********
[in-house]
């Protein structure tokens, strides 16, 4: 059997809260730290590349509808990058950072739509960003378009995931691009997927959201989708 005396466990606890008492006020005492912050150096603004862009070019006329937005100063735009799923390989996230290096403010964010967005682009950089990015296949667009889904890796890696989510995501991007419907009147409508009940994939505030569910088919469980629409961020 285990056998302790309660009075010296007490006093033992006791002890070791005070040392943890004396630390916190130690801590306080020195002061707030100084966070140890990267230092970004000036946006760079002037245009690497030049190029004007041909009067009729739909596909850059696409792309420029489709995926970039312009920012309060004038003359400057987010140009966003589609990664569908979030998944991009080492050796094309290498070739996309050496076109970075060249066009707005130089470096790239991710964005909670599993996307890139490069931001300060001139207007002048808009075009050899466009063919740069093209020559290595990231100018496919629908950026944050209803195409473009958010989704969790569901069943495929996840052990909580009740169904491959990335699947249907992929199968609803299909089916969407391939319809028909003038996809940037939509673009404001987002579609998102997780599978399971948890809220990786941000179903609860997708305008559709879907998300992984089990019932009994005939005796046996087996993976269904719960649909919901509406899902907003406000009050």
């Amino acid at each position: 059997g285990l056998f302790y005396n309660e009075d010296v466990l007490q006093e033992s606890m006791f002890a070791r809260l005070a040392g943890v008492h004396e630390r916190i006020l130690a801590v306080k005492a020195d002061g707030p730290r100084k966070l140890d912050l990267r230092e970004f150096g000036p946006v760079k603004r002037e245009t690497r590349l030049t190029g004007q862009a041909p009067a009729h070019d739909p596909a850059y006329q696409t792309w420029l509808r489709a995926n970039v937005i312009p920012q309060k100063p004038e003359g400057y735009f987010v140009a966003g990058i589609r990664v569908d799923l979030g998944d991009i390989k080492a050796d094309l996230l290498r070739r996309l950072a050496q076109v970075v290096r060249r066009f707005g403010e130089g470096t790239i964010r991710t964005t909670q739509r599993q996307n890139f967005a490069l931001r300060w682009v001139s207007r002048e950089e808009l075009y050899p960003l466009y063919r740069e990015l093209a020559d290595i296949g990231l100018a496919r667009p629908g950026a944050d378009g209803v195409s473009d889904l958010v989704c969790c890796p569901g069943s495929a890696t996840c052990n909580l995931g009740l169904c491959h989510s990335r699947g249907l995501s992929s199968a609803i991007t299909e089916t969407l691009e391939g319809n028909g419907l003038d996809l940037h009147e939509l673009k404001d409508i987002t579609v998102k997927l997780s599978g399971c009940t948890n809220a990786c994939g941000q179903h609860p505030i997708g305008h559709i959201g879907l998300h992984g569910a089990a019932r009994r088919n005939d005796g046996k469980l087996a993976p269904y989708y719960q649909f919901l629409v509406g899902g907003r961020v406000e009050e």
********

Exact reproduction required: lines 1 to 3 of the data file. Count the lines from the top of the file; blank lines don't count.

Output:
[in-house]
């Protein structure tokens, strides 16, 4: 059997809260730290590349509808990058950072739509960003378009995931691009997927959201989708 005396466990606890008492006020005492912050150096603004862009070019006329937005100063735009799923390989996230290096403010964010967005682009950089990015296949667009889904890796890696989510995501991007419907009147409508009940994939505030569910088919469980629409961020 285990056998302790309660009075010296007490006093033992006791002890070791005070040392943890004396630390916190130690801590306080020195002061707030100084966070140890990267230092970004000036946006760079002037245009690497030049190029004007041909009067009729739909596909850059696409792309420029489709995926970039312009920012309060004038003359400057987010140009966003589609990664569908979030998944991009080492050796094309290498070739996309050496076109970075060249066009707005130089470096790239991710964005909670599993996307890139490069931001300060001139207007002048808009075009050899466009063919740069093209020559290595990231100018496919629908950026944050209803195409473009958010989704969790569901069943495929996840052990909580009740169904491959990335699947249907992929199968609803299909089916969407391939319809028909003038996809940037939509673009404001987002579609998102997780599978399971948890809220990786941000179903609860997708305008559709879907998300992984089990019932009994005939005796046996087996993976269904719960649909919901509406899902907003406000009050």
């Amino acid at each position: 059997g285990l056998f302790y005396n309660e009075d010296v466990l007490q006093e033992s606890m006791f002890a070791r809260l005070a040392g943890v008492h004396e630390r916190i006020l130690a801590v306080k005492a020195d002061g707030p730290r100084k966070l140890d912050l990267r230092e970004f150096g000036p946006v760079k603004r002037e245009t690497r590349l030049t190029g004007q862009a041909p009067a009729h070019d739909p596909a850059y006329q696409t792309w420029l509808r489709a995926n970039v937005i312009p920012q309060k100063p004038e003359g400057y735009f987010v140009a966003g990058i589609r990664v569908d799923l979030g998944d991009i390989k080492a050796d094309l996230l290498r070739r996309l950072a050496q076109v970075v290096r060249r066009f707005g403010e130089g470096t790239i964010r991710t964005t909670q739509r599993q996307n890139f967005a490069l931001r300060w682009v001139s207007r002048e950089e808009l075009y050899p960003l466009y063919r740069e990015l093209a020559d290595i296949g990231l100018a496919r667009p629908g950026a944050d378009g209803v195409s473009d889904l958010v989704c969790c890796p569901g069943s495929a890696t996840c052990n909580l995931g009740l169904c491959h989510s990335r699947g249907l995501s992929s199968a609803i991007t299909e089916t969407l691009e391939g319809n028909g419907l003038d996809l940037h009147e939509l673009k404001d409508i987002t579609v998102k997927l997780s599978g399971c009940t948890n809220a990786c994939g941000q179903h609860p505030i997708g305008h559709i959201g879907l998300h992984g569910a089990a019932r009994r088919n005939d005796g046996k469980l087996a993976p269904y989708y719960q649909f919901l629409v509406g899902g907003r961020v406000e009050e």